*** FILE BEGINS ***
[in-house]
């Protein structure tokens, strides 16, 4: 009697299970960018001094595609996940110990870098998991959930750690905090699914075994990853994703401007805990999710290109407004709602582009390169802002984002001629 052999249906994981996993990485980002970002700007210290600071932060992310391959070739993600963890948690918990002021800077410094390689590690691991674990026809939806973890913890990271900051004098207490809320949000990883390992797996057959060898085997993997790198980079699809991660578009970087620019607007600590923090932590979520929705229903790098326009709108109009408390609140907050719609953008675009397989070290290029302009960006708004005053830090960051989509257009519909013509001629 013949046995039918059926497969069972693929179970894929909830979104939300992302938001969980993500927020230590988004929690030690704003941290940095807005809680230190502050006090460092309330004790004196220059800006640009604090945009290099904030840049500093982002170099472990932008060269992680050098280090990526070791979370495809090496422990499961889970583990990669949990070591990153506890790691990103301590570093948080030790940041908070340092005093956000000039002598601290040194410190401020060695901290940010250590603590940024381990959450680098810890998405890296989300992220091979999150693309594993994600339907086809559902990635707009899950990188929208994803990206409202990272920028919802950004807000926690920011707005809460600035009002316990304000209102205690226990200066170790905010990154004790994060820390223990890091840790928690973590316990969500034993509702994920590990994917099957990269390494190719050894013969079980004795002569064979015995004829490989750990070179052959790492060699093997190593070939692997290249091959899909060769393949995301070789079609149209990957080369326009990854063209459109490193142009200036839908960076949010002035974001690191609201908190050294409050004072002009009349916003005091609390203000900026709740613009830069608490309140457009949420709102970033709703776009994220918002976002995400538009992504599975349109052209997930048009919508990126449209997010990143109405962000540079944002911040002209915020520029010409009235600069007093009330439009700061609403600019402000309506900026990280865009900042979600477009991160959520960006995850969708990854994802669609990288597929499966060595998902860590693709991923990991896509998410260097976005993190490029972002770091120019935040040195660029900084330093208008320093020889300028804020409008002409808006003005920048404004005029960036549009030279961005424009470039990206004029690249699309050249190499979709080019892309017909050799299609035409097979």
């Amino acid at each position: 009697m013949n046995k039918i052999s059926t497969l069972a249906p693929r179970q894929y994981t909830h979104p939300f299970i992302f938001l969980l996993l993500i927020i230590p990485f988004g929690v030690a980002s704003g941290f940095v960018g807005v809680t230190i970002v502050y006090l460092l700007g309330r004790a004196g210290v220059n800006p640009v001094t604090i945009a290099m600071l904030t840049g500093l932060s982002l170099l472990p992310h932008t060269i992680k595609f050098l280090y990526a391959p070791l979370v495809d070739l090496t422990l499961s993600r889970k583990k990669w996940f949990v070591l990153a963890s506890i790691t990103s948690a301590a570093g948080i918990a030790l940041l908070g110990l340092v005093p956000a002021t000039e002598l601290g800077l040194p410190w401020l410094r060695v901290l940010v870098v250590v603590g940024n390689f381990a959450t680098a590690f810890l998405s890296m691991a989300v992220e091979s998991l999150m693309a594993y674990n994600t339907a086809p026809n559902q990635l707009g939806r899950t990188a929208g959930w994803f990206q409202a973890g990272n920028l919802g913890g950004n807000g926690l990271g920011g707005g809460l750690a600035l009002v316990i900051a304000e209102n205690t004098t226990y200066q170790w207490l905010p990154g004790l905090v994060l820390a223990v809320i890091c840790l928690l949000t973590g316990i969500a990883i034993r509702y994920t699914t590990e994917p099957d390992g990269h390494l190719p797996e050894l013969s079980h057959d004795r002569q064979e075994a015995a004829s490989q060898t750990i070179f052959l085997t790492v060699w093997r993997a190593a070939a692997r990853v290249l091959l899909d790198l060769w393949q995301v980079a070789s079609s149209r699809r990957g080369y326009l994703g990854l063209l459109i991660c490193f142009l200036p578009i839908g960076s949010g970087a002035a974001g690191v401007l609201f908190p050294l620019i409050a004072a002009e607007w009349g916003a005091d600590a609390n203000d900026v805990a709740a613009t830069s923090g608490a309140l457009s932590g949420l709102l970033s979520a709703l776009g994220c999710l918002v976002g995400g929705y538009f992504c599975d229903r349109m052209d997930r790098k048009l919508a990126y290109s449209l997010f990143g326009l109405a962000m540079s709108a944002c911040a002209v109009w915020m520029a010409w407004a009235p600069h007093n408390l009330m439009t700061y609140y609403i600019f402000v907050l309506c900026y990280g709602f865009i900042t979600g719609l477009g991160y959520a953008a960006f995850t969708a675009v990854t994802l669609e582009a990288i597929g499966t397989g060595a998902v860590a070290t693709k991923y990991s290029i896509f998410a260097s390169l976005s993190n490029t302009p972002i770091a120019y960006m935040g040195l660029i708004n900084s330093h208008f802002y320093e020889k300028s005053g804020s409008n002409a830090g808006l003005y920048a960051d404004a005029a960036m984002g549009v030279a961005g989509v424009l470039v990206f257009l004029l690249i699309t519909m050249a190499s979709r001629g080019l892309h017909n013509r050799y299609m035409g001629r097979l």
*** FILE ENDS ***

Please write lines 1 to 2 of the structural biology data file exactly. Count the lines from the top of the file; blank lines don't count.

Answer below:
[in-house]
């Protein structure tokens, strides 16, 4: 009697299970960018001094595609996940110990870098998991959930750690905090699914075994990853994703401007805990999710290109407004709602582009390169802002984002001629 052999249906994981996993990485980002970002700007210290600071932060992310391959070739993600963890948690918990002021800077410094390689590690691991674990026809939806973890913890990271900051004098207490809320949000990883390992797996057959060898085997993997790198980079699809991660578009970087620019607007600590923090932590979520929705229903790098326009709108109009408390609140907050719609953008675009397989070290290029302009960006708004005053830090960051989509257009519909013509001629 013949046995039918059926497969069972693929179970894929909830979104939300992302938001969980993500927020230590988004929690030690704003941290940095807005809680230190502050006090460092309330004790004196220059800006640009604090945009290099904030840049500093982002170099472990932008060269992680050098280090990526070791979370495809090496422990499961889970583990990669949990070591990153506890790691990103301590570093948080030790940041908070340092005093956000000039002598601290040194410190401020060695901290940010250590603590940024381990959450680098810890998405890296989300992220091979999150693309594993994600339907086809559902990635707009899950990188929208994803990206409202990272920028919802950004807000926690920011707005809460600035009002316990304000209102205690226990200066170790905010990154004790994060820390223990890091840790928690973590316990969500034993509702994920590990994917099957990269390494190719050894013969079980004795002569064979015995004829490989750990070179052959790492060699093997190593070939692997290249091959899909060769393949995301070789079609149209990957080369326009990854063209459109490193142009200036839908960076949010002035974001690191609201908190050294409050004072002009009349916003005091609390203000900026709740613009830069608490309140457009949420709102970033709703776009994220918002976002995400538009992504599975349109052209997930048009919508990126449209997010990143109405962000540079944002911040002209915020520029010409009235600069007093009330439009700061609403600019402000309506900026990280865009900042979600477009991160959520960006995850969708990854994802669609990288597929499966060595998902860590693709991923990991896509998410260097976005993190490029972002770091120019935040040195660029900084330093208008320093020889300028804020409008002409808006003005920048404004005029960036549009030279961005424009470039990206004029690249699309050249190499979709080019892309017909050799299609035409097979």